Of course, it is difficult to discuss our border security without considering both the administrative challenges the new Department of Homeland Security faces and the budgetary constraints that the Bush Administration has imposed upon it. Our security depends upon the effective integration of dedicated officers who worked for 22 different Federal agencies at this time last month. I know that these employees have many questions about what the future holds for them, and I would urge Undersecretary Hutchinson, as well as Secretary Ridge, to address those questions as quickly as possible.
For me, this is an issue of both national and local importance. It is a national issue because I am concerned that performance throughout the new Department will suffer if a substantial number of employees are worried about their futures. It is a local issue because I know many dedicated people in Vermont who are new Department of Homeland Security employees. For example, there were more than 1,600 INS employees in Vermont who are now working for DHS. They protect our borders, assist in the enforcement of our immigration laws in the interior, and foster legal immigration and commerce by processing applications for immigration benefits. They are the sort of well-trained and highly-educated people we need to keep if we are going to protect our nation effectively. I would strongly encourage each of you who are here today from DHS to provide as much guidance as you can to your new employees, and to retain their expertise to the maximum extent possible.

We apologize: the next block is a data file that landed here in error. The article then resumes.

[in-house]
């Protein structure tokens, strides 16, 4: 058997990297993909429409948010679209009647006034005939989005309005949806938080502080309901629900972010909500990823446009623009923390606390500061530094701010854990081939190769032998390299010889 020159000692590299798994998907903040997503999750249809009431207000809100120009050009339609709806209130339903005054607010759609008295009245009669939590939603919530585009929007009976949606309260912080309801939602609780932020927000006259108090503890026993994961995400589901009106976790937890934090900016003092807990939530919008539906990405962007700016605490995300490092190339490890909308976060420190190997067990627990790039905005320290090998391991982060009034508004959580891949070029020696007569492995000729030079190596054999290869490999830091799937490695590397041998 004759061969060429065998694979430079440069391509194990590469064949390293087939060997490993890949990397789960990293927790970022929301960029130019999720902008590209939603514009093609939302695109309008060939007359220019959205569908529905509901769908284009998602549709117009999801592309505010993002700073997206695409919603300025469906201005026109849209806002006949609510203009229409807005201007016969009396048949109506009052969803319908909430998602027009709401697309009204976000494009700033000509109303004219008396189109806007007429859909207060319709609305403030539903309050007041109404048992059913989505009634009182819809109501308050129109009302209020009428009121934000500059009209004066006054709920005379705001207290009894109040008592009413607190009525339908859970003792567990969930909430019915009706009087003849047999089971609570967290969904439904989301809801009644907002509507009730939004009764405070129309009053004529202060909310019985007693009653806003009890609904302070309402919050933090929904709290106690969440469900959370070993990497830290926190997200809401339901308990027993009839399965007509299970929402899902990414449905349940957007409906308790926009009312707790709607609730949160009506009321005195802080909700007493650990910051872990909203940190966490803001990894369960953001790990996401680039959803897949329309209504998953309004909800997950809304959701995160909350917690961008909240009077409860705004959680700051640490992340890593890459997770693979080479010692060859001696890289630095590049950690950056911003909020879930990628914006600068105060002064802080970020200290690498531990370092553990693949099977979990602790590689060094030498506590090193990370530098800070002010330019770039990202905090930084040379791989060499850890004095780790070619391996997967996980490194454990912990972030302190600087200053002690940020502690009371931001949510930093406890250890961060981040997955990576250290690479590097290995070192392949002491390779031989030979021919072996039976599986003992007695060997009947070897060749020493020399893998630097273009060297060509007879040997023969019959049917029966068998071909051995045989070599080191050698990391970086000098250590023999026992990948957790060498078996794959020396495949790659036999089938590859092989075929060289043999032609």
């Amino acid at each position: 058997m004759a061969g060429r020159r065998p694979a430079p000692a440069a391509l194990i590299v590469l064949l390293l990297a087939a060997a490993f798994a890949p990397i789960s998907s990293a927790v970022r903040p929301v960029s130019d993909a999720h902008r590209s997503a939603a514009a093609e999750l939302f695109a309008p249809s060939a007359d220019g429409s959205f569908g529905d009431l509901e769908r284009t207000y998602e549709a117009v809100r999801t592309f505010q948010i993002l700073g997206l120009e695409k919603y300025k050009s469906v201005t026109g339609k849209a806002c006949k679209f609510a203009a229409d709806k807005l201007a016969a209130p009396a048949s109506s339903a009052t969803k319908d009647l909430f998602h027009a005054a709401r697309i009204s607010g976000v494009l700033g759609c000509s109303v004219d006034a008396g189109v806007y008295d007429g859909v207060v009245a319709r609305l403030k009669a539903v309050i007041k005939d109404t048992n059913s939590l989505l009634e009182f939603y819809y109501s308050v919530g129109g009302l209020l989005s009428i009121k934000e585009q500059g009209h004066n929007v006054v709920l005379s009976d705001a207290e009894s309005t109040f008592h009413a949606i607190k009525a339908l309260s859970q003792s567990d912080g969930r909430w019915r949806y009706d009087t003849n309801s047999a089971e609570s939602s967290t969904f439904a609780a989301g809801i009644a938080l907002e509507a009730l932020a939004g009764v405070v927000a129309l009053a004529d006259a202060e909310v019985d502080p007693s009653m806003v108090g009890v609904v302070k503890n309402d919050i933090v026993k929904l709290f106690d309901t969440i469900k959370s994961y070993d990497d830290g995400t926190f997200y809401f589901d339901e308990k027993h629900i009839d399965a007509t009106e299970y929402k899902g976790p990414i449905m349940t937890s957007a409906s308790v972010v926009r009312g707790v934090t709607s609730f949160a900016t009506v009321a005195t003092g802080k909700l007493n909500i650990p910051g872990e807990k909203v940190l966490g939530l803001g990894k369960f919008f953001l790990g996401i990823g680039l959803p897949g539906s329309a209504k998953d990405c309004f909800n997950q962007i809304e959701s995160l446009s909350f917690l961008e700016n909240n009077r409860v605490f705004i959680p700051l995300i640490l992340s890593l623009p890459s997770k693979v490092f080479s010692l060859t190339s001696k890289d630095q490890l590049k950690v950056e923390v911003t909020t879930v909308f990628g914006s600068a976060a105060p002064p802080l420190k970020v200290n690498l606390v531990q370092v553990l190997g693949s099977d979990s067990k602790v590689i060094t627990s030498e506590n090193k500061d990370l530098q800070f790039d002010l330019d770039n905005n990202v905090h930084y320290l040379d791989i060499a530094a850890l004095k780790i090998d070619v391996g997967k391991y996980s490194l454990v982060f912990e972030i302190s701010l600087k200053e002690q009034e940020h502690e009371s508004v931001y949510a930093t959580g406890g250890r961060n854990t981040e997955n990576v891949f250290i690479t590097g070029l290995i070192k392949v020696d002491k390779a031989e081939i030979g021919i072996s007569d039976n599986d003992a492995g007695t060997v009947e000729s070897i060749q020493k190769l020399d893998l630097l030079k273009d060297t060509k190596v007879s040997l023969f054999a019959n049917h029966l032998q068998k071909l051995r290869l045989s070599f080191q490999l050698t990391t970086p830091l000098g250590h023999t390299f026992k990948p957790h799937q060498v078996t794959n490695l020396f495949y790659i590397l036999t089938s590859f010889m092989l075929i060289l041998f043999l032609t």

As we hold this hearing about reducing the vulnerability of our borders, the Administration continues to engage in what House Appropriations Committee Chairman Bill Young has called "a pointless and harmful debate" with its own party in Congress to avoid blame for under-funding homeland security. I agree with Chairman Young that we can choose either to continue this distracting debate - as the White House apparently prefers - or to "address the real issues facing first responders" and our other security needs. Mr. Young's March 6 letter to White House Chief of Staff Andrew Card - reported widely in the press - shows that the Administration knew exactly what Congress was prepared to appropriate for homeland security. If the White House wanted more funding, it had the opportunity to demand it. Unfortunately, it is completely in keeping with this Administration's record on homeland security that it offered no complaints until after the bill was passed.
First, only a few months after the September 11, 2001 attacks, the President threatened to veto additional funding of about $10 billion for new customs agents, port security, and other pressing needs, causing otherwise supportive Republican members to oppose the supplemental funding. Last summer, the President refused to spend $5.1 billion that Congress had approved on a bipartisan basis, half of which was for homeland security improvements. Now, while complaining that Congress has shortchanged our security for fiscal year 2003, the President is proposing a budget for FY 2004 that does not come close to meeting our security needs. For example, the President's budget for border security provides for less than a 3 percent increase. Our nation faces serious challenges that will not be met through incremental improvements.
Neither political rhetoric nor administrative reorganization will make us safer. I look forward today to discussing something that will - improving our technology.